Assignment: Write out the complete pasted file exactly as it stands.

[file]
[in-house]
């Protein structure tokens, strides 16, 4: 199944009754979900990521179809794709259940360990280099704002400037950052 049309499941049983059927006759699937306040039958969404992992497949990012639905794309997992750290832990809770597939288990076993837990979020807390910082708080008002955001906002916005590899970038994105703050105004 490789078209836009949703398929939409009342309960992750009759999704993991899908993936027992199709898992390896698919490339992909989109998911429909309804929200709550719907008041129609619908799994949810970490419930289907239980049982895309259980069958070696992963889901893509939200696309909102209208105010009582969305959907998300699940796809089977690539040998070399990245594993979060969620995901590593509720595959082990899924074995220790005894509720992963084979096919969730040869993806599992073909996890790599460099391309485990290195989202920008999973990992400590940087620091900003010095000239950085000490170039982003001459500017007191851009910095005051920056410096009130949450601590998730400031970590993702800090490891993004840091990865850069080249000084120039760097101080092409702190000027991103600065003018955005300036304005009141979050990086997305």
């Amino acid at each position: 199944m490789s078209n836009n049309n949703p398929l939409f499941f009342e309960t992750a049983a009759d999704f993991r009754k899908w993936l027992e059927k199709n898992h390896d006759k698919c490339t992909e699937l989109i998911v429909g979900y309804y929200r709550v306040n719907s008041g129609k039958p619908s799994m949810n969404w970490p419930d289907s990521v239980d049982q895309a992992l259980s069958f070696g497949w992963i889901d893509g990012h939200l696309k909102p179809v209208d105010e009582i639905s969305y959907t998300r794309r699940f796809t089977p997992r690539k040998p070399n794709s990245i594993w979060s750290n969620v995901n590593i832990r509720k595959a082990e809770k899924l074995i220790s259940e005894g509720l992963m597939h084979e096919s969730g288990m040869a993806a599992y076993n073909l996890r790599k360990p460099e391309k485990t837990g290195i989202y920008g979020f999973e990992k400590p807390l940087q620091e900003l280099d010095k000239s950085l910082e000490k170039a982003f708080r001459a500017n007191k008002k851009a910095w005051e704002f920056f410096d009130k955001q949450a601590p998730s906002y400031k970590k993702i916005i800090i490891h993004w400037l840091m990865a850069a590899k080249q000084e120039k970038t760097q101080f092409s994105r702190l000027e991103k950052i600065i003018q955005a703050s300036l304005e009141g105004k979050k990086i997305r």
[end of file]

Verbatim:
[in-house]
């Protein structure tokens, strides 16, 4: 199944009754979900990521179809794709259940360990280099704002400037950052 049309499941049983059927006759699937306040039958969404992992497949990012639905794309997992750290832990809770597939288990076993837990979020807390910082708080008002955001906002916005590899970038994105703050105004 490789078209836009949703398929939409009342309960992750009759999704993991899908993936027992199709898992390896698919490339992909989109998911429909309804929200709550719907008041129609619908799994949810970490419930289907239980049982895309259980069958070696992963889901893509939200696309909102209208105010009582969305959907998300699940796809089977690539040998070399990245594993979060969620995901590593509720595959082990899924074995220790005894509720992963084979096919969730040869993806599992073909996890790599460099391309485990290195989202920008999973990992400590940087620091900003010095000239950085000490170039982003001459500017007191851009910095005051920056410096009130949450601590998730400031970590993702800090490891993004840091990865850069080249000084120039760097101080092409702190000027991103600065003018955005300036304005009141979050990086997305």
């Amino acid at each position: 199944m490789s078209n836009n049309n949703p398929l939409f499941f009342e309960t992750a049983a009759d999704f993991r009754k899908w993936l027992e059927k199709n898992h390896d006759k698919c490339t992909e699937l989109i998911v429909g979900y309804y929200r709550v306040n719907s008041g129609k039958p619908s799994m949810n969404w970490p419930d289907s990521v239980d049982q895309a992992l259980s069958f070696g497949w992963i889901d893509g990012h939200l696309k909102p179809v209208d105010e009582i639905s969305y959907t998300r794309r699940f796809t089977p997992r690539k040998p070399n794709s990245i594993w979060s750290n969620v995901n590593i832990r509720k595959a082990e809770k899924l074995i220790s259940e005894g509720l992963m597939h084979e096919s969730g288990m040869a993806a599992y076993n073909l996890r790599k360990p460099e391309k485990t837990g290195i989202y920008g979020f999973e990992k400590p807390l940087q620091e900003l280099d010095k000239s950085l910082e000490k170039a982003f708080r001459a500017n007191k008002k851009a910095w005051e704002f920056f410096d009130k955001q949450a601590p998730s906002y400031k970590k993702i916005i800090i490891h993004w400037l840091m990865a850069a590899k080249q000084e120039k970038t760097q101080f092409s994105r702190l000027e991103k950052i600065i003018q955005a703050s300036l304005e009141g105004k979050k990086i997305r």